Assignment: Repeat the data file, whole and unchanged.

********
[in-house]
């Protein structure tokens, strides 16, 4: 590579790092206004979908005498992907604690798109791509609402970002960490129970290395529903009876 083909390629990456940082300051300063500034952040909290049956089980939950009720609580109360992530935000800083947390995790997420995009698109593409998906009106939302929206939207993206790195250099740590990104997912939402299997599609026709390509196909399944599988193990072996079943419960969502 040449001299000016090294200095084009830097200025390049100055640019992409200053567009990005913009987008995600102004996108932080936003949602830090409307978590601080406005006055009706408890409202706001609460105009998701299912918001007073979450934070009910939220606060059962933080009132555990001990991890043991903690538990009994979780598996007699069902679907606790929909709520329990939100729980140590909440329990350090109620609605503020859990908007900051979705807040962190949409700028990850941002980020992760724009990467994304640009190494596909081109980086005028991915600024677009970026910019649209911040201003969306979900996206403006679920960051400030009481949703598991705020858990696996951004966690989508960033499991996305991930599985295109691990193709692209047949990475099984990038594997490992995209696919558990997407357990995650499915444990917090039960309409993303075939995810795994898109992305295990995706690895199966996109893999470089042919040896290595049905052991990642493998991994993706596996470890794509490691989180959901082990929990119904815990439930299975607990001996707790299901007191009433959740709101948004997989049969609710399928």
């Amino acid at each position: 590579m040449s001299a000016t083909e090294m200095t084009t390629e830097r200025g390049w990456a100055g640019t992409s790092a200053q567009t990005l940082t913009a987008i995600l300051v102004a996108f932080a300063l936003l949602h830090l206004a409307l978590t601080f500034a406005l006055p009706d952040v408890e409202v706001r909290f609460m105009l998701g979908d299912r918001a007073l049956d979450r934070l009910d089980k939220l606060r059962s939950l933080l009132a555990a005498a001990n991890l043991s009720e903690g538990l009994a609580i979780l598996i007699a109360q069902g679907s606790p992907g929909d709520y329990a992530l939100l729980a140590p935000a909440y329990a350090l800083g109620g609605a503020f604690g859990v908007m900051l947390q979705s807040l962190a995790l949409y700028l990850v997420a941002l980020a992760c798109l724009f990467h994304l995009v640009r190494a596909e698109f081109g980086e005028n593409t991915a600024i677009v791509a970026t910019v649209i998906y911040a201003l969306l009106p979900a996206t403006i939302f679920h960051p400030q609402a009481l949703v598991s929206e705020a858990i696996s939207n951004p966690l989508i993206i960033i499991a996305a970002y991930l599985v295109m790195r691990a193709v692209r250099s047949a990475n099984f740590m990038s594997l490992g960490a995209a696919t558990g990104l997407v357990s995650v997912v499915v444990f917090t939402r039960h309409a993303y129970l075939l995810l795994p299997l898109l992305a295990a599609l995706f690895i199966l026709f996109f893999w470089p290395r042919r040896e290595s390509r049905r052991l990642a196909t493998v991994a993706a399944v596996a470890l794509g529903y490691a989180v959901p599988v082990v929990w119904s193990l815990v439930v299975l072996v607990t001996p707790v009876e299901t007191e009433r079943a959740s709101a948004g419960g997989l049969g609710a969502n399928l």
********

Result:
[in-house]
């Protein structure tokens, strides 16, 4: 590579790092206004979908005498992907604690798109791509609402970002960490129970290395529903009876 083909390629990456940082300051300063500034952040909290049956089980939950009720609580109360992530935000800083947390995790997420995009698109593409998906009106939302929206939207993206790195250099740590990104997912939402299997599609026709390509196909399944599988193990072996079943419960969502 040449001299000016090294200095084009830097200025390049100055640019992409200053567009990005913009987008995600102004996108932080936003949602830090409307978590601080406005006055009706408890409202706001609460105009998701299912918001007073979450934070009910939220606060059962933080009132555990001990991890043991903690538990009994979780598996007699069902679907606790929909709520329990939100729980140590909440329990350090109620609605503020859990908007900051979705807040962190949409700028990850941002980020992760724009990467994304640009190494596909081109980086005028991915600024677009970026910019649209911040201003969306979900996206403006679920960051400030009481949703598991705020858990696996951004966690989508960033499991996305991930599985295109691990193709692209047949990475099984990038594997490992995209696919558990997407357990995650499915444990917090039960309409993303075939995810795994898109992305295990995706690895199966996109893999470089042919040896290595049905052991990642493998991994993706596996470890794509490691989180959901082990929990119904815990439930299975607990001996707790299901007191009433959740709101948004997989049969609710399928």
């Amino acid at each position: 590579m040449s001299a000016t083909e090294m200095t084009t390629e830097r200025g390049w990456a100055g640019t992409s790092a200053q567009t990005l940082t913009a987008i995600l300051v102004a996108f932080a300063l936003l949602h830090l206004a409307l978590t601080f500034a406005l006055p009706d952040v408890e409202v706001r909290f609460m105009l998701g979908d299912r918001a007073l049956d979450r934070l009910d089980k939220l606060r059962s939950l933080l009132a555990a005498a001990n991890l043991s009720e903690g538990l009994a609580i979780l598996i007699a109360q069902g679907s606790p992907g929909d709520y329990a992530l939100l729980a140590p935000a909440y329990a350090l800083g109620g609605a503020f604690g859990v908007m900051l947390q979705s807040l962190a995790l949409y700028l990850v997420a941002l980020a992760c798109l724009f990467h994304l995009v640009r190494a596909e698109f081109g980086e005028n593409t991915a600024i677009v791509a970026t910019v649209i998906y911040a201003l969306l009106p979900a996206t403006i939302f679920h960051p400030q609402a009481l949703v598991s929206e705020a858990i696996s939207n951004p966690l989508i993206i960033i499991a996305a970002y991930l599985v295109m790195r691990a193709v692209r250099s047949a990475n099984f740590m990038s594997l490992g960490a995209a696919t558990g990104l997407v357990s995650v997912v499915v444990f917090t939402r039960h309409a993303y129970l075939l995810l795994p299997l898109l992305a295990a599609l995706f690895i199966l026709f996109f893999w470089p290395r042919r040896e290595s390509r049905r052991l990642a196909t493998v991994a993706a399944v596996a470890l794509g529903y490691a989180v959901p599988v082990v929990w119904s193990l815990v439930v299975l072996v607990t001996p707790v009876e299901t007191e009433r079943a959740s709101a948004g419960g997989l049969g609710a969502n399928l």